As they arrive with the donkey, the disciples spread their garments on it for him to ride, and they line the streets with their coats. This, too, is symbolic. In 2 Kings, when Elisha sends a young prophet to anoint Jehu as king, the prophet approaches Jehu sitting with his fellow military officers and calls him into the house alone, where he anoints him and gives him God’s message and then opens the door and runs. Jehu comes out and the other officers ask him what happened. Jehu said, “Here is what he told me: ‘This is what the LORD says: I anoint you king over Israel.’” And here’s how they responded, “They quickly took their cloaks and spread them under him on the bare steps. Then they blew the trumpet and shouted, ‘Jehu is king!’”

Jesus is leaving no doubt in anyone’s mind that he is claiming to be the promised king. And the disciples are removing their coats, the signs of their status, to cushion his ride.

As he descended into the deep valley that runs between the Mount of Olives and the hill on which Jerusalem sits, the disciples started celebrating…not just the 12 but the crowd that has amassed, following him from town to town. They start singing and praising God with Psalm 118, the 26th verse was a greeting of a king, “Blessed is he who comes in the name of the LORD.”

Some of the Pharisees in the multitude come to Jesus and ask him to rebuke his disciples, to reprimand them. Scholar and preacher Fred Craddock wonders why they asked Jesus to scold his disciples. “Perhaps they feared that calling Jesus King would be misinterpreted and create political repercussions. If so, their reason might have been from self-interest; that is, let us not upset the Romans and lose what few benefits we now have. Or their reason might have been concern for Jesus’ safety…Of course, the Pharisees could simply be registering their own disagreement or disbelief.”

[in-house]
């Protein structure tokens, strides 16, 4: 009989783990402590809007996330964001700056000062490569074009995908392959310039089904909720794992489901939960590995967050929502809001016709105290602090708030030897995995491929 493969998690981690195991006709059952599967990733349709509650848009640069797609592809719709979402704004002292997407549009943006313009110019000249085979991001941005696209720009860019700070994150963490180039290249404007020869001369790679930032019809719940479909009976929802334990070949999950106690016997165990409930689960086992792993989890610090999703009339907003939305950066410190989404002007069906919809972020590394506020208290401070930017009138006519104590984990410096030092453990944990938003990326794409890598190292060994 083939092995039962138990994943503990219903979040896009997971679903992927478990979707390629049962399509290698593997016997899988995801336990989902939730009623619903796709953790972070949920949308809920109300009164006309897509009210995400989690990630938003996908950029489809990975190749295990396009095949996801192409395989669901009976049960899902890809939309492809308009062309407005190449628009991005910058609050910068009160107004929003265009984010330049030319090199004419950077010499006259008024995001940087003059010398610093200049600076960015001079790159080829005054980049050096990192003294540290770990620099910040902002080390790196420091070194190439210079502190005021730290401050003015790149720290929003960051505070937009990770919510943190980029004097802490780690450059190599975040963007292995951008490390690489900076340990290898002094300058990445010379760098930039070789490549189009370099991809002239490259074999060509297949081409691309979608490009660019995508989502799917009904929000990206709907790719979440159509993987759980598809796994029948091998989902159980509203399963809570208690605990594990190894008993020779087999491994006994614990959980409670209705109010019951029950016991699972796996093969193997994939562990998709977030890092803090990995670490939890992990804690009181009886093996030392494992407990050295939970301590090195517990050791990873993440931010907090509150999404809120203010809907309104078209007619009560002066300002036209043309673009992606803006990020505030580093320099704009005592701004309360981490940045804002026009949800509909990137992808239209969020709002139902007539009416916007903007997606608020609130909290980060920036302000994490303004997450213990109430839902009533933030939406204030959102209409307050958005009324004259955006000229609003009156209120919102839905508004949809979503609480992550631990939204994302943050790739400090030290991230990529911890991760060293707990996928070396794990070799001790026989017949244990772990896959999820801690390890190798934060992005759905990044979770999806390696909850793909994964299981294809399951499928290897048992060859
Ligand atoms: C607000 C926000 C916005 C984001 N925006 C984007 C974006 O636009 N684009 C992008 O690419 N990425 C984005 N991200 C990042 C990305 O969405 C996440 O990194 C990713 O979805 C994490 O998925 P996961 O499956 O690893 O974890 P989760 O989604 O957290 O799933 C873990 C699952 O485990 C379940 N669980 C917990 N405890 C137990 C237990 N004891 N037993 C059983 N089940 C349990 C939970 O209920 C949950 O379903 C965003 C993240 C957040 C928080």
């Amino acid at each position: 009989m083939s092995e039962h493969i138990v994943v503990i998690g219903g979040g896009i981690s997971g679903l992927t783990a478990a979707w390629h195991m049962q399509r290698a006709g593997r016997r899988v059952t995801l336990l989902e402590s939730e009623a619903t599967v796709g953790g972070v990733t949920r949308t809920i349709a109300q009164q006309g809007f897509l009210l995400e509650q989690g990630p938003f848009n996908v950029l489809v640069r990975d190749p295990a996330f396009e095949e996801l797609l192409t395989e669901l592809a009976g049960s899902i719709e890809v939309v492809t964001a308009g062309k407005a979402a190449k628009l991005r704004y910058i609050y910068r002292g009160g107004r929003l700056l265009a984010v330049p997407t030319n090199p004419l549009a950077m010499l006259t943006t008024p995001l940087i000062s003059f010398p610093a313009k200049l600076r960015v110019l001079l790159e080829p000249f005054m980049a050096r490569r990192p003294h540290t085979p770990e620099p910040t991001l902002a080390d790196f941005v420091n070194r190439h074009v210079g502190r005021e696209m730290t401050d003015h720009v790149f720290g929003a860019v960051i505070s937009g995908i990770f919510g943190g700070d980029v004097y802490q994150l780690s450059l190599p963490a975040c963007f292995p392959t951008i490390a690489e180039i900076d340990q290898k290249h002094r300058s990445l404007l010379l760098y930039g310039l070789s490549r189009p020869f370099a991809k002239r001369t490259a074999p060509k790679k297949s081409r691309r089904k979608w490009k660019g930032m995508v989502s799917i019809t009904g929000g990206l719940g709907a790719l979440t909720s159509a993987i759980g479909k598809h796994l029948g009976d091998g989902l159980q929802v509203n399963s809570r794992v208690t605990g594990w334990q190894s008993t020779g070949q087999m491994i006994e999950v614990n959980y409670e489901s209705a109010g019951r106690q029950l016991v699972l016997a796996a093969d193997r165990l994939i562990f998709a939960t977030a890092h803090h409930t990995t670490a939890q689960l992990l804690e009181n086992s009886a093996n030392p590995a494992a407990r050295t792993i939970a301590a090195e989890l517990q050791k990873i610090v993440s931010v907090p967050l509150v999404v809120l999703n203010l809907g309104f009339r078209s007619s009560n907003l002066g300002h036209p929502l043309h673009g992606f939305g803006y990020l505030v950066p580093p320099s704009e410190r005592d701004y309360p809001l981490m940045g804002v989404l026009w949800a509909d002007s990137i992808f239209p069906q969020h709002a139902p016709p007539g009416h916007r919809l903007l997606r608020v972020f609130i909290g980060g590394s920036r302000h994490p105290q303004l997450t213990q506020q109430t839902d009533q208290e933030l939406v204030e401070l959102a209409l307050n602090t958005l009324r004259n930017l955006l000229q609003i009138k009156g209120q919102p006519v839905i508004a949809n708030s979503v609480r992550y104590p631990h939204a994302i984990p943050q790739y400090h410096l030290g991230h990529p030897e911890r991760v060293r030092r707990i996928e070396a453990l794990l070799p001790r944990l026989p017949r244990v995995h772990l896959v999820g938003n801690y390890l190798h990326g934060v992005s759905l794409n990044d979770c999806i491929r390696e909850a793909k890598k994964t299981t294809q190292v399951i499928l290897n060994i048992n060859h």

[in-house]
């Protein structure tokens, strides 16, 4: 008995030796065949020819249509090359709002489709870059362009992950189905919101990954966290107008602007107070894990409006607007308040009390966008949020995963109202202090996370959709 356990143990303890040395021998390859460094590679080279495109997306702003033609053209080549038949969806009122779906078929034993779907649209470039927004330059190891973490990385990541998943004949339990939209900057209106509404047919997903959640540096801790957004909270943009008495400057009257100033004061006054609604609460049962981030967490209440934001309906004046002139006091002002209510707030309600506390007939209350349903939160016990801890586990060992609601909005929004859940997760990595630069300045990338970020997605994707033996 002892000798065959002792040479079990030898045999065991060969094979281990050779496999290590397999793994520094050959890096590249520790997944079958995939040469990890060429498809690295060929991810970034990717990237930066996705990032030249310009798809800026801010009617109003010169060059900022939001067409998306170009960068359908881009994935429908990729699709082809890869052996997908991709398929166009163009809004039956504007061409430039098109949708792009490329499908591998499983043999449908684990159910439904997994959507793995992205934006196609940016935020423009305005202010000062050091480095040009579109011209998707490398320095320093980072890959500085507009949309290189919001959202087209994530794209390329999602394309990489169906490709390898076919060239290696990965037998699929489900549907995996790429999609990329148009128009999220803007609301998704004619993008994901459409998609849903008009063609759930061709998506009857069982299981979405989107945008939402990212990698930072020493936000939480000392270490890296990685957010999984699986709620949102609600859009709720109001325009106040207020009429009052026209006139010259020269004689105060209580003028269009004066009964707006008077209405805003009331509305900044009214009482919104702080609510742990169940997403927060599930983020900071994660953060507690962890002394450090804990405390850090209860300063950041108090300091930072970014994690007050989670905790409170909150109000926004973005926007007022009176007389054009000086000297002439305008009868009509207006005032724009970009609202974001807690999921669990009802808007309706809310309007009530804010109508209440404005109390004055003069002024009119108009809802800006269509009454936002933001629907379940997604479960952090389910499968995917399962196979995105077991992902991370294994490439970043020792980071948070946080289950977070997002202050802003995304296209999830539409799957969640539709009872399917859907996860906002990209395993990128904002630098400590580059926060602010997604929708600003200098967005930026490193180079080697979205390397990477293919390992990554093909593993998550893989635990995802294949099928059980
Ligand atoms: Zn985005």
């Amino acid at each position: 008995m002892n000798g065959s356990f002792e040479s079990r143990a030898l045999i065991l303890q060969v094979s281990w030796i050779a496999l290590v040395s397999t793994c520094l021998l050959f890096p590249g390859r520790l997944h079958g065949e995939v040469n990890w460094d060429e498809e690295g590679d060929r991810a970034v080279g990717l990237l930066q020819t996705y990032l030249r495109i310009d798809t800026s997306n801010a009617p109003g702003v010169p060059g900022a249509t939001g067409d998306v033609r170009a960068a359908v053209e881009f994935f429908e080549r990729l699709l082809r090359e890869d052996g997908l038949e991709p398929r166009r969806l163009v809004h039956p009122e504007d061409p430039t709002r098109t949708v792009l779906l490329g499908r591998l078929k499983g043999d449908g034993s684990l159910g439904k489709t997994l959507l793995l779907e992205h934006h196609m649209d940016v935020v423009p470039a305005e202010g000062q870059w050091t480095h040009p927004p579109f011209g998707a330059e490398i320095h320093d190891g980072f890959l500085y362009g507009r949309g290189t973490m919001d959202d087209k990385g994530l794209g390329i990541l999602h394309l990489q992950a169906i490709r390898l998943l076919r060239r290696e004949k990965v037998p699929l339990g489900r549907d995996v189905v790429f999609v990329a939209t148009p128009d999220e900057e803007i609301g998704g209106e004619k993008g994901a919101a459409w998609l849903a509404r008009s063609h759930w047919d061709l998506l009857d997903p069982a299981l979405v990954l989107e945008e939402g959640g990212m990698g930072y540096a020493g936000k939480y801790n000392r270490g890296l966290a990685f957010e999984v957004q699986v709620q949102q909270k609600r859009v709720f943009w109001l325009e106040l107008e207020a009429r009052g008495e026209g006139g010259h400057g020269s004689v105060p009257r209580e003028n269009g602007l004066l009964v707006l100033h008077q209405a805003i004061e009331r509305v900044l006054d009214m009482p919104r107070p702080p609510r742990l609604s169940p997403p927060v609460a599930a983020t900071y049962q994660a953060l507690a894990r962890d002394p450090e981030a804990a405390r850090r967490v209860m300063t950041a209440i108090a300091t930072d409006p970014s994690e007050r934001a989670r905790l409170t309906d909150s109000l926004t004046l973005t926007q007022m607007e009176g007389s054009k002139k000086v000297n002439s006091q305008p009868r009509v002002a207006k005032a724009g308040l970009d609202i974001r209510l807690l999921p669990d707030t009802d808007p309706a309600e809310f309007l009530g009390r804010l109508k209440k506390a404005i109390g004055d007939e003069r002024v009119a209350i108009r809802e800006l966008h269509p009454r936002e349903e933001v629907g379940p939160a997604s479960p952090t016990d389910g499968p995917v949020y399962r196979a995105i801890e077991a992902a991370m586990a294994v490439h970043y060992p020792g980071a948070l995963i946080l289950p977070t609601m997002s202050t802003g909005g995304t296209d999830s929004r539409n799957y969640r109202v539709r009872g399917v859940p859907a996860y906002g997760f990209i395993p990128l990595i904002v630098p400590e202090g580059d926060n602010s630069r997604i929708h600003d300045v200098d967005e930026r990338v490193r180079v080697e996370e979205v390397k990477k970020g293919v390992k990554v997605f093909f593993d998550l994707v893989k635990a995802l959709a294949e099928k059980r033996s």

Jesus should have entered Jerusalem quietly. It was the Passover. The streets were crowded with pilgrims; he could have come unnoticed. At this point, the chief priests and the Pharisees had given orders that anyone who found out where Jesus was should report it so that they might arrest him. Instead, he set the scene, “Blessed is the King who comes in the name of the Lord! Peace in heaven and glory in the highest!”

Luke doesn’t tell us about the others along the way, the crowds who heard the disciple’s celebration and joined in, grabbing palm branches from the trees along the roadside and following the procession. Luke doesn’t mention the fickle crowd who shouts “Hosanna!” now and “Crucify!” later in the week.

Luke focuses on the disciples, those who believe and follow Jesus. They will be shocked and confused and scared and distraught before the week is over. They knew he was their king, but they didn’t know his crown was thorns and his throne a splintered cross. They couldn’t be silenced as he rode down from the Mount of Olives into the holy city, but they would be silenced as he hung up on the cross for the world to see.

Will we? When Jesus leads us to sacrifice, to loving people who are hard to love, to welcoming the outcast, to caring for creation, to tending wounds that are emotional, to providing dignity to those who don’t thank us, to caring for people who might hurt us, will we follow or will we hide? When Jesus leads us to doing what is right even though it doesn’t benefit us, in fact, it requires us to sacrifice? Will we cry out? Or will we be silent?

Because God will provide a voice, even if it has to be the rocks.